bang was heard followed by a significant increase in vibrations to about
4-5 units from the left hand engine (CFM56). The crew stopped the climb
and returned to Copenhagen, however, as all engine indications except for
vibrations were normal, kept the engine running at normal power settings.
The aircraft landed safely back on runway 04R, the left hand engine was
reduced to idle thrust after landing, vacated the runway and stopped for
an inspection by emergency services who noticed a leak from the left hand
engine associated with the smell of fuel. The aircraft taxied to the de-ice
platform near the runway, the engine was shut down there. After the fuel
valve was closed the leak ceased. The passengers disembarked via mobile
stairs and were bussed to the terminal.

Denmarks Havarikommissionen (HCL) rated the occurrence a serious incident
and reported on Aug 15th that an investigation has been opened.

Damage to the engine fan (Photo: HCL):

———————————–
http://avherald.com/h?article=465d4b99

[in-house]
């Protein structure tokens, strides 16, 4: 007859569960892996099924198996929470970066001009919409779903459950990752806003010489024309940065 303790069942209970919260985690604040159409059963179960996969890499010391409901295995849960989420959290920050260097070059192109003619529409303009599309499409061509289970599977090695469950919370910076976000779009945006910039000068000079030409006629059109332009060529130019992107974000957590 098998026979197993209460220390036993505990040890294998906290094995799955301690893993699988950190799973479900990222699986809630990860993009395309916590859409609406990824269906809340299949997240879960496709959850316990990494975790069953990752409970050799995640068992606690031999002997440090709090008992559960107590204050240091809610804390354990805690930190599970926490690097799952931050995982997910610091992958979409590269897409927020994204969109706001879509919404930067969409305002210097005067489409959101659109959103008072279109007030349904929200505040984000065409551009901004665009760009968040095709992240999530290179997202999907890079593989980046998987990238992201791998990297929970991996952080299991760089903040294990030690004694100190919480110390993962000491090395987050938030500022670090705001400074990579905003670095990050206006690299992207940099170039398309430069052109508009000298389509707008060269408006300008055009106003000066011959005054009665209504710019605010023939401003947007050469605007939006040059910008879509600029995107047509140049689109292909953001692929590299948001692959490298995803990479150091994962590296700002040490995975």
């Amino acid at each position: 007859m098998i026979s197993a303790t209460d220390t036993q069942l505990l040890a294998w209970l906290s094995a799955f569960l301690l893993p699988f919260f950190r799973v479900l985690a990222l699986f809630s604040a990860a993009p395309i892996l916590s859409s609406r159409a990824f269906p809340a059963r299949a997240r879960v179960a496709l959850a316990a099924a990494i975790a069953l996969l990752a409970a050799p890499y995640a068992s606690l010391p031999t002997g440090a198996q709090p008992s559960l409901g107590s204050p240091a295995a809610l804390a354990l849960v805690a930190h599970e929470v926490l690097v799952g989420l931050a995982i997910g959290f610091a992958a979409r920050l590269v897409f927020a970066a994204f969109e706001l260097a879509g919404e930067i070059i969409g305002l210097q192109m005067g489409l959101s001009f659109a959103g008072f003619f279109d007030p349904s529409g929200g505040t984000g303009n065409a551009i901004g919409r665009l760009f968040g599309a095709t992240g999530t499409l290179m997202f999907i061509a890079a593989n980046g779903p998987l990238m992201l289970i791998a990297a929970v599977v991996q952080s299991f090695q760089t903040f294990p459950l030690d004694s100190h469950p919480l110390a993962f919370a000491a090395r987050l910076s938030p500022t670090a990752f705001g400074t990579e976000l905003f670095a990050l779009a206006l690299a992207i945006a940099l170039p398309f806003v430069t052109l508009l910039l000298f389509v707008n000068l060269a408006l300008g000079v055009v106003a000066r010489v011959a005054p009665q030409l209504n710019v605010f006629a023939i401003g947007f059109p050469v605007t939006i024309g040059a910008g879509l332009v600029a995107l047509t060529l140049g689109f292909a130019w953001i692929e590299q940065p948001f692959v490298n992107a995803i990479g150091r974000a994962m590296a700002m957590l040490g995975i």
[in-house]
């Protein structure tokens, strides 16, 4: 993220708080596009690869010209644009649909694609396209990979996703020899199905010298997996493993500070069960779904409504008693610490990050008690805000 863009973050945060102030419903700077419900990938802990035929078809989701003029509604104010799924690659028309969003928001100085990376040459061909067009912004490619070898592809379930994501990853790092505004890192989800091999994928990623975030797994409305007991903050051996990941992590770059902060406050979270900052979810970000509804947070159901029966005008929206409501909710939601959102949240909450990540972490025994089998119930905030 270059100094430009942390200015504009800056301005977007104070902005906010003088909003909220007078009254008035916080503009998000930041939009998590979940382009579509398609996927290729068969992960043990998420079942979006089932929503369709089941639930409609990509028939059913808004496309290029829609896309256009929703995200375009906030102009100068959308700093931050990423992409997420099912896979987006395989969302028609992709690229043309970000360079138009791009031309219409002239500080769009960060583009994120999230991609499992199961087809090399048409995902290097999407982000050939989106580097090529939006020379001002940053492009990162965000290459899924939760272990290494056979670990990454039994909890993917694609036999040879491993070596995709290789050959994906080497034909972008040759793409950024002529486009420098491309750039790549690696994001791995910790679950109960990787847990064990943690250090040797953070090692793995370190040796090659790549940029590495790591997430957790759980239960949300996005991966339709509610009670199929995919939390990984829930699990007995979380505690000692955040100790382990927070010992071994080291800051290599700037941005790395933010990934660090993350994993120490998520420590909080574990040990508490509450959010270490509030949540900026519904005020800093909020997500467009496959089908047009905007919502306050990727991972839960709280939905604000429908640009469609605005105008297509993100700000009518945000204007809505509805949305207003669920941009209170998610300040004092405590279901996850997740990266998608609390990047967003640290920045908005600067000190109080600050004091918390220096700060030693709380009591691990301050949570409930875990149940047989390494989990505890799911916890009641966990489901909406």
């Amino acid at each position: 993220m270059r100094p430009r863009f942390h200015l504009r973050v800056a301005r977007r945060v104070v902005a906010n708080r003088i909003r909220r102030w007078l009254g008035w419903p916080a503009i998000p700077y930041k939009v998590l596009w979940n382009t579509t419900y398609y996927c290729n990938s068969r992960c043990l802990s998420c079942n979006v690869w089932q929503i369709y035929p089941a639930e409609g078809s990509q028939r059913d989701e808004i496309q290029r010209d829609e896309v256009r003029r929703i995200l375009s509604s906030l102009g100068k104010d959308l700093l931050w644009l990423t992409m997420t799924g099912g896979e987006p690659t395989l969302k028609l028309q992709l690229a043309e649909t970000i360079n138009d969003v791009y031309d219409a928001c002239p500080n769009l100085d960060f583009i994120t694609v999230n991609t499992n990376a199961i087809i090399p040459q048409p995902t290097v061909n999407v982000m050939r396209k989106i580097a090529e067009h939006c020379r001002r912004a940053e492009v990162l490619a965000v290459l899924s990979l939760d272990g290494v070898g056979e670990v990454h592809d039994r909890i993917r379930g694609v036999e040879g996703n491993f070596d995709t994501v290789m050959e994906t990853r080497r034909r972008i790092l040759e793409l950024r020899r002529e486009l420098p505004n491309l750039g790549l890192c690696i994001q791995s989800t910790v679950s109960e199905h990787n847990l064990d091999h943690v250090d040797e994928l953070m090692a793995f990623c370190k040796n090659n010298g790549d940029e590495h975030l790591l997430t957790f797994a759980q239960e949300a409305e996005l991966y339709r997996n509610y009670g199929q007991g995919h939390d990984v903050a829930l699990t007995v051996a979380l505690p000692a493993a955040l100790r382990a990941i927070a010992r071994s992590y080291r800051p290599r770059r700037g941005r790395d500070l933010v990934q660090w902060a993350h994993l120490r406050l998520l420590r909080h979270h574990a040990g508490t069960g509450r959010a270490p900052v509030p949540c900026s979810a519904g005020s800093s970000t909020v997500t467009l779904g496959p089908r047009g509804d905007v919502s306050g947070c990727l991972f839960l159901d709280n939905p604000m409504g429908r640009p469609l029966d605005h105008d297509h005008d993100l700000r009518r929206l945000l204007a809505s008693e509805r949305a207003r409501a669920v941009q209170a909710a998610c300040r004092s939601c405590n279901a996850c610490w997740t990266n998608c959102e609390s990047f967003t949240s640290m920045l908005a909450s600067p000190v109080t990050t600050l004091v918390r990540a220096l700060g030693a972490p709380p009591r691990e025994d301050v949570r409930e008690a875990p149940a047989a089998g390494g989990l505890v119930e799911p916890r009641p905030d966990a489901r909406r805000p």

20130724144857:20130723000000
Incident: Delta B764 near Caracas on Jul 23rd 2013, smell of smoke
A Delta Airlines Boeing 767-400, registration N828MH performing flight DL-120
(dep Jul 22nd) from Sao Paulo Guarulhos,SP (Brazil) to New York JFK,NY (USA),
was enroute at FL340 about 125nm northeast of Caracas (Venezuela) when the
crew reported smoke in cockpit and cabin, turned the aircraft around and
diverted to Caracas for a safe landing about 30 minutes later.

The airline confirmed the aircraft diverted to Caracas due to smell of smoke
in cockpit and cabin. A replacement Boeing 767-300 has been dispatched to
Caracas.

Passengers reported the aircraft departed Sao Paulo with a delay of 4 hours
due to problems with a window that didn’t want to close. While enroute over
the Caribbean Sea lots of very cold smoke appeared from the cabin ceiling,
flight attendants started to open the ceiling and others brought along fire
extinguishers.
———————————–
http://avherald.com/h?article=465f2b68
20130726225732:20130716000000
Incident: Westjet B738 near Las Vegas on Jul 16th 2013, smell of burning plastics in cockpit and cabin
A Westjet Boeing 737-800, registration C-GKWA performing flight WS-1403